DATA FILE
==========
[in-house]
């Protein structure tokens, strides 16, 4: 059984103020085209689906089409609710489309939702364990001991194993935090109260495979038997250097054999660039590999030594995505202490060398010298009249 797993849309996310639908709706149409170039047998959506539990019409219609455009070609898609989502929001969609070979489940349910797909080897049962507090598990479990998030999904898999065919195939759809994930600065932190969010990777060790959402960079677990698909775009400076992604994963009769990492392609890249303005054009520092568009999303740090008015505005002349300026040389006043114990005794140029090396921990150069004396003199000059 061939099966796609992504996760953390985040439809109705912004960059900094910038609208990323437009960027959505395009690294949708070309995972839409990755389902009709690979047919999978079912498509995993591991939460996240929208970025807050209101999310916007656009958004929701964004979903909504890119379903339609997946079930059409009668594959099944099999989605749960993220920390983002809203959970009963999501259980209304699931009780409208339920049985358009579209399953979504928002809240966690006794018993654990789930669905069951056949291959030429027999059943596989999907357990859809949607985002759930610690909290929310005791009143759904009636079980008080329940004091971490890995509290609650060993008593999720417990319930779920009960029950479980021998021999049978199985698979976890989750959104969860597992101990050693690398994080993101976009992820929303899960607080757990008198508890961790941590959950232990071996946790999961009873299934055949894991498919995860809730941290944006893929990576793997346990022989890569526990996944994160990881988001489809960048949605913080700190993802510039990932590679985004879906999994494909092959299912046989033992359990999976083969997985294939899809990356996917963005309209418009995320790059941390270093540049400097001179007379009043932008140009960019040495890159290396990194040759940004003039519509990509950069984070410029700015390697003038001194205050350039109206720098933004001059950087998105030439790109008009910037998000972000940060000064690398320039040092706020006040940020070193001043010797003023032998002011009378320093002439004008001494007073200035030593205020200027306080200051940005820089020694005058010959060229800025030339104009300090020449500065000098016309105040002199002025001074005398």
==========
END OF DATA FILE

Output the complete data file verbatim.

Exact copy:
[in-house]
């Protein structure tokens, strides 16, 4: 059984103020085209689906089409609710489309939702364990001991194993935090109260495979038997250097054999660039590999030594995505202490060398010298009249 797993849309996310639908709706149409170039047998959506539990019409219609455009070609898609989502929001969609070979489940349910797909080897049962507090598990479990998030999904898999065919195939759809994930600065932190969010990777060790959402960079677990698909775009400076992604994963009769990492392609890249303005054009520092568009999303740090008015505005002349300026040389006043114990005794140029090396921990150069004396003199000059 061939099966796609992504996760953390985040439809109705912004960059900094910038609208990323437009960027959505395009690294949708070309995972839409990755389902009709690979047919999978079912498509995993591991939460996240929208970025807050209101999310916007656009958004929701964004979903909504890119379903339609997946079930059409009668594959099944099999989605749960993220920390983002809203959970009963999501259980209304699931009780409208339920049985358009579209399953979504928002809240966690006794018993654990789930669905069951056949291959030429027999059943596989999907357990859809949607985002759930610690909290929310005791009143759904009636079980008080329940004091971490890995509290609650060993008593999720417990319930779920009960029950479980021998021999049978199985698979976890989750959104969860597992101990050693690398994080993101976009992820929303899960607080757990008198508890961790941590959950232990071996946790999961009873299934055949894991498919995860809730941290944006893929990576793997346990022989890569526990996944994160990881988001489809960048949605913080700190993802510039990932590679985004879906999994494909092959299912046989033992359990999976083969997985294939899809990356996917963005309209418009995320790059941390270093540049400097001179007379009043932008140009960019040495890159290396990194040759940004003039519509990509950069984070410029700015390697003038001194205050350039109206720098933004001059950087998105030439790109008009910037998000972000940060000064690398320039040092706020006040940020070193001043010797003023032998002011009378320093002439004008001494007073200035030593205020200027306080200051940005820089020694005058010959060229800025030339104009300090020449500065000098016309105040002199002025001074005398």